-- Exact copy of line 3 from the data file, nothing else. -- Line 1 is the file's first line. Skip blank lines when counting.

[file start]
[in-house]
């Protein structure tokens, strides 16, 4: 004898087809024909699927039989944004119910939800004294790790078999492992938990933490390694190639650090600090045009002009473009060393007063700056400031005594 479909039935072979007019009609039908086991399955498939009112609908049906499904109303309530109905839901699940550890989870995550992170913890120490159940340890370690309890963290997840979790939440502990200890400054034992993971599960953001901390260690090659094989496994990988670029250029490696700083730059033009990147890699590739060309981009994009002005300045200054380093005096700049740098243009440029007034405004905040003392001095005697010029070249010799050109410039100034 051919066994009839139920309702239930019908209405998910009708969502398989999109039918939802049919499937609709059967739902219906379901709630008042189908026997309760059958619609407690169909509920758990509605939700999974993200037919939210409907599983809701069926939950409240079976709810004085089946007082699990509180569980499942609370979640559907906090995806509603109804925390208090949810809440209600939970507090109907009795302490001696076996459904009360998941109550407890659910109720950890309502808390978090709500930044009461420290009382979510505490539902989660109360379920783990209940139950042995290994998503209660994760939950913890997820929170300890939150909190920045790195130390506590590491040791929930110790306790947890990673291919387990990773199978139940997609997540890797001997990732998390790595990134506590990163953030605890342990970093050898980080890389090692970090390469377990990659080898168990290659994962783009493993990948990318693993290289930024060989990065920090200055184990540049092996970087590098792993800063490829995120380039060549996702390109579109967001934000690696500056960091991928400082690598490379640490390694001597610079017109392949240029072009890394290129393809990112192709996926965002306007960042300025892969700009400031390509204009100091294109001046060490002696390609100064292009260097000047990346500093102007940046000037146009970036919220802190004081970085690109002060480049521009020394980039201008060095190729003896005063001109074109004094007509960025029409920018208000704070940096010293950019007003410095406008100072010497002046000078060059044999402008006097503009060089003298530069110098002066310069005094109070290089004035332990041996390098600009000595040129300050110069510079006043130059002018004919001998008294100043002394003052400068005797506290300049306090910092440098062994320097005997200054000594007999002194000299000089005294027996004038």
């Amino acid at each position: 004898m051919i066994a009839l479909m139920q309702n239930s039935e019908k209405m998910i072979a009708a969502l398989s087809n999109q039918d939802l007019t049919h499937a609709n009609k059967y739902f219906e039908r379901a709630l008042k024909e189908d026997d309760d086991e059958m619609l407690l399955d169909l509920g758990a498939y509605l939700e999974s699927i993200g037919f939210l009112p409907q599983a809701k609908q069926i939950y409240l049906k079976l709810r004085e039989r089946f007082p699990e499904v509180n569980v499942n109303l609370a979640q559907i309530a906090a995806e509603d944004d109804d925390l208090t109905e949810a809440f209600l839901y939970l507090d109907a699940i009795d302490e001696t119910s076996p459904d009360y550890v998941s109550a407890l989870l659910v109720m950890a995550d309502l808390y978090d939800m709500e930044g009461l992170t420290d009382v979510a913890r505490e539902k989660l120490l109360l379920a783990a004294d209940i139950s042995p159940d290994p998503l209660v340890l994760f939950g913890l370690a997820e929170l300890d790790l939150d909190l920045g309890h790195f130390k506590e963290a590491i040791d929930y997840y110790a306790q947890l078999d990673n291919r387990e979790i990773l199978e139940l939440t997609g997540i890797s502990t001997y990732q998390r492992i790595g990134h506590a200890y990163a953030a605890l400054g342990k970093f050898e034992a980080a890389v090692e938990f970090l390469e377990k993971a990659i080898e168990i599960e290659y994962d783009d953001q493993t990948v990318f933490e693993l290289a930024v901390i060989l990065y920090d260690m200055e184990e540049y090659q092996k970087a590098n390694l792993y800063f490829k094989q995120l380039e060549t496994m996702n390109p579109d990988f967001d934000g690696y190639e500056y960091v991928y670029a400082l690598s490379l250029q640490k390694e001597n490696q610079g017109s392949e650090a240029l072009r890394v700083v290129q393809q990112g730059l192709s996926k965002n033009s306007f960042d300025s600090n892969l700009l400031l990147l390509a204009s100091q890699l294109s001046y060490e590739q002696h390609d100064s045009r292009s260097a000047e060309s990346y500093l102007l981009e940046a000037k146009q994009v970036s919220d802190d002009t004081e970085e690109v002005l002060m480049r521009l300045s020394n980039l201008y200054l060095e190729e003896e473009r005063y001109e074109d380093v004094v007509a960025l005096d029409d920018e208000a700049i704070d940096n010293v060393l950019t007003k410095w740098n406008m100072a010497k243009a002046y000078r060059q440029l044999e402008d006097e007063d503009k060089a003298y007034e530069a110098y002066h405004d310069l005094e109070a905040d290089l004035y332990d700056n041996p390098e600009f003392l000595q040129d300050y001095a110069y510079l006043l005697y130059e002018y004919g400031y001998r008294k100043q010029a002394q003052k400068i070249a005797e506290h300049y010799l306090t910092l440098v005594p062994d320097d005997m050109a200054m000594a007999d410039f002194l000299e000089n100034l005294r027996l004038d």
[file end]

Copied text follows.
């Amino acid at each position: 004898m051919i066994a009839l479909m139920q309702n239930s039935e019908k209405m998910i072979a009708a969502l398989s087809n999109q039918d939802l007019t049919h499937a609709n009609k059967y739902f219906e039908r379901a709630l008042k024909e189908d026997d309760d086991e059958m619609l407690l399955d169909l509920g758990a498939y509605l939700e999974s699927i993200g037919f939210l009112p409907q599983a809701k609908q069926i939950y409240l049906k079976l709810r004085e039989r089946f007082p699990e499904v509180n569980v499942n109303l609370a979640q559907i309530a906090a995806e509603d944004d109804d925390l208090t109905e949810a809440f209600l839901y939970l507090d109907a699940i009795d302490e001696t119910s076996p459904d009360y550890v998941s109550a407890l989870l659910v109720m950890a995550d309502l808390y978090d939800m709500e930044g009461l992170t420290d009382v979510a913890r505490e539902k989660l120490l109360l379920a783990a004294d209940i139950s042995p159940d290994p998503l209660v340890l994760f939950g913890l370690a997820e929170l300890d790790l939150d909190l920045g309890h790195f130390k506590e963290a590491i040791d929930y997840y110790a306790q947890l078999d990673n291919r387990e979790i990773l199978e139940l939440t997609g997540i890797s502990t001997y990732q998390r492992i790595g990134h506590a200890y990163a953030a605890l400054g342990k970093f050898e034992a980080a890389v090692e938990f970090l390469e377990k993971a990659i080898e168990i599960e290659y994962d783009d953001q493993t990948v990318f933490e693993l290289a930024v901390i060989l990065y920090d260690m200055e184990e540049y090659q092996k970087a590098n390694l792993y800063f490829k094989q995120l380039e060549t496994m996702n390109p579109d990988f967001d934000g690696y190639e500056y960091v991928y670029a400082l690598s490379l250029q640490k390694e001597n490696q610079g017109s392949e650090a240029l072009r890394v700083v290129q393809q990112g730059l192709s996926k965002n033009s306007f960042d300025s600090n892969l700009l400031l990147l390509a204009s100091q890699l294109s001046y060490e590739q002696h390609d100064s045009r292009s260097a000047e060309s990346y500093l102007l981009e940046a000037k146009q994009v970036s919220d802190d002009t004081e970085e690109v002005l002060m480049r521009l300045s020394n980039l201008y200054l060095e190729e003896e473009r005063y001109e074109d380093v004094v007509a960025l005096d029409d920018e208000a700049i704070d940096n010293v060393l950019t007003k410095w740098n406008m100072a010497k243009a002046y000078r060059q440029l044999e402008d006097e007063d503009k060089a003298y007034e530069a110098y002066h405004d310069l005094e109070a905040d290089l004035y332990d700056n041996p390098e600009f003392l000595q040129d300050y001095a110069y510079l006043l005697y130059e002018y004919g400031y001998r008294k100043q010029a002394q003052k400068i070249a005797e506290h300049y010799l306090t910092l440098v005594p062994d320097d005997m050109a200054m000594a007999d410039f002194l000299e000089n100034l005294r027996l004038d």